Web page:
It’s Organic September, a whole month dedicated to celebrating everything organic and raising awareness of the benefits of organic farming and food. The world is changing around us, climate change is an issue we simply can’t ignore, wildlife is declining and diet-related ill-health is on the increase. The time it seems, is upon us to get savvy about how our food is produced and take ownership for our choices when it comes to supporting food systems.
That is why at Coombe Farm Organic we have dedicated the last 21 years to farming an organic system. The farm gained Soil Association Organic status in 1999. For many years the estate was solely a dairy farm, but for the last five years we've also produced award-winning organic grass-fed beef, lamb and pork and work alongside other local organic farmers who supply us with poultry, game and venison, all to the same set of rigorous standards.
But why make the switch to organic? Well, why not? For us it was a no brainer - it made much more sense to work with nature rather than against it. Organic certification is the crème de la crème of farming for so many reasons and we are extremely proud of our Soil Association organic status. Organic farming demands the highest standards of sustainability and animal welfare, with the environment and land management at the heart of all farming practices.
What makes us organic? Our products carry the impeccable Soil Association label so that you as the consumer can rest assured that what you are buying is certified organic and all that it stands for. But this is more than a label, it represents the hard work and dedication our organic farm team have given to this method of farming and food production. There are reams of legislation they must adhere to, day in out, but most seem to us as good sense anyway. No artificial fertilisers can be spread on the land, only natural pesticides can be used, and GM products are not permitted. Animal welfare is a top priority - livestock is properly free-range, allowing them to live freely, roaming and foraging as nature intended. The use of medicines is not routine and instead are used only when absolutely needed. The soil is also respected and treated as more than expendable terrain.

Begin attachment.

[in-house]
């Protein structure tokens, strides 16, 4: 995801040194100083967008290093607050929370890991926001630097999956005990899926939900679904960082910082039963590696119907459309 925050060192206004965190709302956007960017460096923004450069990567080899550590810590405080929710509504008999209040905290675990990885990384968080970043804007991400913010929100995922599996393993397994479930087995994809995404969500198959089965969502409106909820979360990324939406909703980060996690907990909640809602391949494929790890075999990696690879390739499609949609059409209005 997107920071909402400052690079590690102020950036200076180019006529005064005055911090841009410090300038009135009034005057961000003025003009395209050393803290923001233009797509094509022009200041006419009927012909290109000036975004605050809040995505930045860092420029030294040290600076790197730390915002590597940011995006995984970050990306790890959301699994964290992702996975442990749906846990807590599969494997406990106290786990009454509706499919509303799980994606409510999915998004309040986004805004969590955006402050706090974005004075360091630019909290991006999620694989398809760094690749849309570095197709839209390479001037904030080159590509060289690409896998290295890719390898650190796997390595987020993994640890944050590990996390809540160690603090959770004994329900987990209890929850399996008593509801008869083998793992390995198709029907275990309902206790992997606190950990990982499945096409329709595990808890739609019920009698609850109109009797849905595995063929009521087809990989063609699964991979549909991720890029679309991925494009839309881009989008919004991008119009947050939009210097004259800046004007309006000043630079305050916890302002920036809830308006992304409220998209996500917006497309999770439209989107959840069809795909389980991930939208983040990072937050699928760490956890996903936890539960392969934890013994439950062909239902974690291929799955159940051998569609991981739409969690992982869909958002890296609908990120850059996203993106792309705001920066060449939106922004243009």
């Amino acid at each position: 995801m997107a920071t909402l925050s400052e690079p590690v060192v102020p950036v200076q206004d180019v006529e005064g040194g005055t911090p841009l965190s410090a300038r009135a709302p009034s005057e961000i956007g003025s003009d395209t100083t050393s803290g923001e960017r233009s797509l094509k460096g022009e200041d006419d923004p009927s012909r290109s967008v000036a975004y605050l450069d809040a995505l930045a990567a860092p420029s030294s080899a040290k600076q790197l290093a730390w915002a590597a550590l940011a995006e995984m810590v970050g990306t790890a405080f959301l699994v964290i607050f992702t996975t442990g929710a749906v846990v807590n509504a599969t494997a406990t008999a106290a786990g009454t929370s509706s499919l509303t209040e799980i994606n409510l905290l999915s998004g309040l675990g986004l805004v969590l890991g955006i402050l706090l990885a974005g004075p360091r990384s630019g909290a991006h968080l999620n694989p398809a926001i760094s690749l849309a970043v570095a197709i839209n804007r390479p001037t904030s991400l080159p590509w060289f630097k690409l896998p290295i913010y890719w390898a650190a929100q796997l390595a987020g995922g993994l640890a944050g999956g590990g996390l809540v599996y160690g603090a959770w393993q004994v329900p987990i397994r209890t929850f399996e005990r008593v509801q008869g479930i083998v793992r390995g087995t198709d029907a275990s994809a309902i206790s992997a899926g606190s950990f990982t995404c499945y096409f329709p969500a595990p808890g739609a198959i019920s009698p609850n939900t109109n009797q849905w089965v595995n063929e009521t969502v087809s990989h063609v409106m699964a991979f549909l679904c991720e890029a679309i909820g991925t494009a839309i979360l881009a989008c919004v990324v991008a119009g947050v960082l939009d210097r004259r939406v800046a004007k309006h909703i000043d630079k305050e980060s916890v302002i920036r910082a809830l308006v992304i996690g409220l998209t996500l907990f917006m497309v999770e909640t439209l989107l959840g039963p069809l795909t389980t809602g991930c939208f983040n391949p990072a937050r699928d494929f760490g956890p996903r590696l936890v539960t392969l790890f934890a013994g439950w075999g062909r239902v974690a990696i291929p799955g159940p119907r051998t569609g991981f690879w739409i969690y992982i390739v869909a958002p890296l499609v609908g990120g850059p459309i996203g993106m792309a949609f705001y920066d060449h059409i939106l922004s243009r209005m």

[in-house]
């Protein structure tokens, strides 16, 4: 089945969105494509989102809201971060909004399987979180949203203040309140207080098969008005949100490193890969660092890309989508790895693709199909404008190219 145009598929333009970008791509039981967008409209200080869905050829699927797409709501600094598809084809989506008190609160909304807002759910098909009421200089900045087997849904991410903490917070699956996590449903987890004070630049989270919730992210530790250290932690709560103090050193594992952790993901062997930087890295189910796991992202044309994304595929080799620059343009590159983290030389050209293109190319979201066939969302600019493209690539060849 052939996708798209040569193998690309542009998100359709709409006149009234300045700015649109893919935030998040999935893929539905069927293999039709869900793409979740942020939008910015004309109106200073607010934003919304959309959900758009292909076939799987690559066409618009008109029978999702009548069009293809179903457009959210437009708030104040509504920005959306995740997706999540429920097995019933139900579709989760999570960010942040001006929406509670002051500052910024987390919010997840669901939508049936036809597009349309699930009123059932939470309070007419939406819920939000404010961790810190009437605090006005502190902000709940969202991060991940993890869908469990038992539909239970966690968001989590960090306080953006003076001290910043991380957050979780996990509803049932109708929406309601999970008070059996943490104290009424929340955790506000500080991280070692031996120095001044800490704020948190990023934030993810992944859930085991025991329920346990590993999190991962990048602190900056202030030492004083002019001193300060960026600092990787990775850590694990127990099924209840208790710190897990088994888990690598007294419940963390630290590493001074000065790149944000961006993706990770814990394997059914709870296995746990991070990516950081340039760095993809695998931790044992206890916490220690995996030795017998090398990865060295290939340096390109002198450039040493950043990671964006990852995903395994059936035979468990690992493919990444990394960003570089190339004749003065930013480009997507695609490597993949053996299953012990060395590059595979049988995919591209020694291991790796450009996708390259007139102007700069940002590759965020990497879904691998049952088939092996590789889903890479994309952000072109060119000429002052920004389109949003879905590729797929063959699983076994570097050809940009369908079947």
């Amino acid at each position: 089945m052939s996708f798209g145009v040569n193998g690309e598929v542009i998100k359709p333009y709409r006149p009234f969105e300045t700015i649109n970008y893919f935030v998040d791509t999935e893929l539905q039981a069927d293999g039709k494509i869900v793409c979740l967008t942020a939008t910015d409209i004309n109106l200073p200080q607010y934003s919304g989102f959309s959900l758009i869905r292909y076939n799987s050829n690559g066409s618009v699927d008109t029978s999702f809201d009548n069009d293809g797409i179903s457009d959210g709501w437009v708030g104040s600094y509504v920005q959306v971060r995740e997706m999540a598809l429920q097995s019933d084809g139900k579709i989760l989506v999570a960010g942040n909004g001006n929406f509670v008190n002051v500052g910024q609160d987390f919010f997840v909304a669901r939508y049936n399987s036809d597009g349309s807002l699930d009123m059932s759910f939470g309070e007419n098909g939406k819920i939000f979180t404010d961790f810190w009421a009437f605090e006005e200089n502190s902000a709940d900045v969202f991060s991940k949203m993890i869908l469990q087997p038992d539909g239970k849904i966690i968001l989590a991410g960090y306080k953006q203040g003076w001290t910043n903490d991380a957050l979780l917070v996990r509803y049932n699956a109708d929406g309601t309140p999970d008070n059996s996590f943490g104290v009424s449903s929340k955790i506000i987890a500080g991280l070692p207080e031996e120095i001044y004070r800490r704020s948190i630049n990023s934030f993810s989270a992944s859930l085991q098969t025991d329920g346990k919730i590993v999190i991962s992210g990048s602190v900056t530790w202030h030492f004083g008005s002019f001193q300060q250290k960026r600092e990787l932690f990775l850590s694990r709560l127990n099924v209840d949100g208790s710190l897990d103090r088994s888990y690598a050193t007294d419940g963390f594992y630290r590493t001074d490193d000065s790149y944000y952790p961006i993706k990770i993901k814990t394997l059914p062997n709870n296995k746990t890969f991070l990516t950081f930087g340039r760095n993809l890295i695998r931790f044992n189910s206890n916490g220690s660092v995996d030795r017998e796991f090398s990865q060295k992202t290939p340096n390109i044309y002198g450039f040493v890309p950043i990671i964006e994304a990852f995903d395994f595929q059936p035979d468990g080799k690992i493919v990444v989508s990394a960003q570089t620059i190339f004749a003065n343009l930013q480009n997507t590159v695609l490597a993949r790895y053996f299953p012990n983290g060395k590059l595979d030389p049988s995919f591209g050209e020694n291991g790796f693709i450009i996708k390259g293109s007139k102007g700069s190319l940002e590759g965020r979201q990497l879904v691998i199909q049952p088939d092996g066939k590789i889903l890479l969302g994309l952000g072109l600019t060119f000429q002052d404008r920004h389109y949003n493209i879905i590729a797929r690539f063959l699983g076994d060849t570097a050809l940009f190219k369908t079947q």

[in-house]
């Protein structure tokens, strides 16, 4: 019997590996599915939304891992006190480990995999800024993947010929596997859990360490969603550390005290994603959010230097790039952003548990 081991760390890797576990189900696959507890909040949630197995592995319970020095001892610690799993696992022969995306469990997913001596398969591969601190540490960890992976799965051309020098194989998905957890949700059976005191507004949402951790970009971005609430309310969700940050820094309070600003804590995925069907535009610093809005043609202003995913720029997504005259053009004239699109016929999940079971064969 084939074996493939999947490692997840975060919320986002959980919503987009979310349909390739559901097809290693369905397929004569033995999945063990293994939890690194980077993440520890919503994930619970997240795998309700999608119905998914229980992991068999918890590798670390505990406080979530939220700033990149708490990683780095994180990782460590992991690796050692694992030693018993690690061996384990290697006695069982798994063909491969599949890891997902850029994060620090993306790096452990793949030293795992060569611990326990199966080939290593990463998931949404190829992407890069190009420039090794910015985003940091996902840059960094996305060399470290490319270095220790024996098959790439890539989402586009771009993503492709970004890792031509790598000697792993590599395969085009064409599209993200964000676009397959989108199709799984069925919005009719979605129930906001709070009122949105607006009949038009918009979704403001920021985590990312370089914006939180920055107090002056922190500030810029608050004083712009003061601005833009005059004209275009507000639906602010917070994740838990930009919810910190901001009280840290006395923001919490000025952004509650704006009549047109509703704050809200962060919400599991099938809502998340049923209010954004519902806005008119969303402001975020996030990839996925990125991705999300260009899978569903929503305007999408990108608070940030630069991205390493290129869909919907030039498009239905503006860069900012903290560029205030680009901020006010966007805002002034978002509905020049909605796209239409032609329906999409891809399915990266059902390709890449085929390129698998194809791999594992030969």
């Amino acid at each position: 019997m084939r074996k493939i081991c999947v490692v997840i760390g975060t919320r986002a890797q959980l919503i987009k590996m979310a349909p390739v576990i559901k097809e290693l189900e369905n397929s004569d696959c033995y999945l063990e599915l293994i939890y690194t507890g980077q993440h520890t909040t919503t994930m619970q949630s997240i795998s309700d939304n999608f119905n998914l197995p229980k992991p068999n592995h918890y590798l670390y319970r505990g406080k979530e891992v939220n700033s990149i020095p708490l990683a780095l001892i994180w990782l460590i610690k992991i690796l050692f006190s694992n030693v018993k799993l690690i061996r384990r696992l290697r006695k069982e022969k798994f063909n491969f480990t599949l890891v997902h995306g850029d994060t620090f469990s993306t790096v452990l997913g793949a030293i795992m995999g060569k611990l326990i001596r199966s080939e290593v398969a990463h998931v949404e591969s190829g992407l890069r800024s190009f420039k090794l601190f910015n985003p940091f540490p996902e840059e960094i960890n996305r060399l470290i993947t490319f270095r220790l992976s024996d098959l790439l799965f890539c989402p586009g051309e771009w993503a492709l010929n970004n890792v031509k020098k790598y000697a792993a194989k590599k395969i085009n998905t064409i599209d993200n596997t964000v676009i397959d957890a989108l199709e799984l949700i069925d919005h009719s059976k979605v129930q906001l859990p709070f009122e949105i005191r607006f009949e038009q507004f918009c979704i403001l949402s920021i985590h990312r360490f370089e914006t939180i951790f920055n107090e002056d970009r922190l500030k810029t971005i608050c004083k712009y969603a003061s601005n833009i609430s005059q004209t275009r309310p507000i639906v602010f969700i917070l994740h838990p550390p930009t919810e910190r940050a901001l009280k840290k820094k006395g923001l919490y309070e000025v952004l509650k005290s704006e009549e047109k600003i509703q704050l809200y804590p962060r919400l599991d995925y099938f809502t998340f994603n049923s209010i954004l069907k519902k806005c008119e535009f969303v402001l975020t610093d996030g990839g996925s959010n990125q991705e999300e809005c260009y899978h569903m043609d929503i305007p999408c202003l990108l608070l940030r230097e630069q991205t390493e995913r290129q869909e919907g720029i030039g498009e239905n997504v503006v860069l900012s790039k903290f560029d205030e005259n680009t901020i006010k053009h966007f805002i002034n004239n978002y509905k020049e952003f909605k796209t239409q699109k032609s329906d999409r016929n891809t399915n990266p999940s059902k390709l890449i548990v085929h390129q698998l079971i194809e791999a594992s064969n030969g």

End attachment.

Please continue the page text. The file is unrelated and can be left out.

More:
So, of course organic is so important for land management and animal welfare, but what about the benefits to you as the consumer of organic produce? There are a number of studies that suggest organic meat is higher in levels of omega -3 and there is no doubt that avoiding the consumption of animals reared with antibiotics can only be a good thing. But above all, organic meat also tastes as meat should taste - full of real, distinctive flavour. So much of the meat consumed in the UK has been farmed in a conventional farming system, where the animals are not slow grown and allowed to mature. Instead, they are reared quickly and to compensate for lack of muscle development, can be pumped full of water to give the illusion of fuller cuts of meat, when actually the result is shrinkage when cooked, releasing this excess water.For us, Organic September is a great initiative and a timely reminder of what the organic symbol stands for. It really is the only way to consistently guarantee that the food and drink we buy has been made in a way that is better for people, animals and wildlife, and respects the natural environment.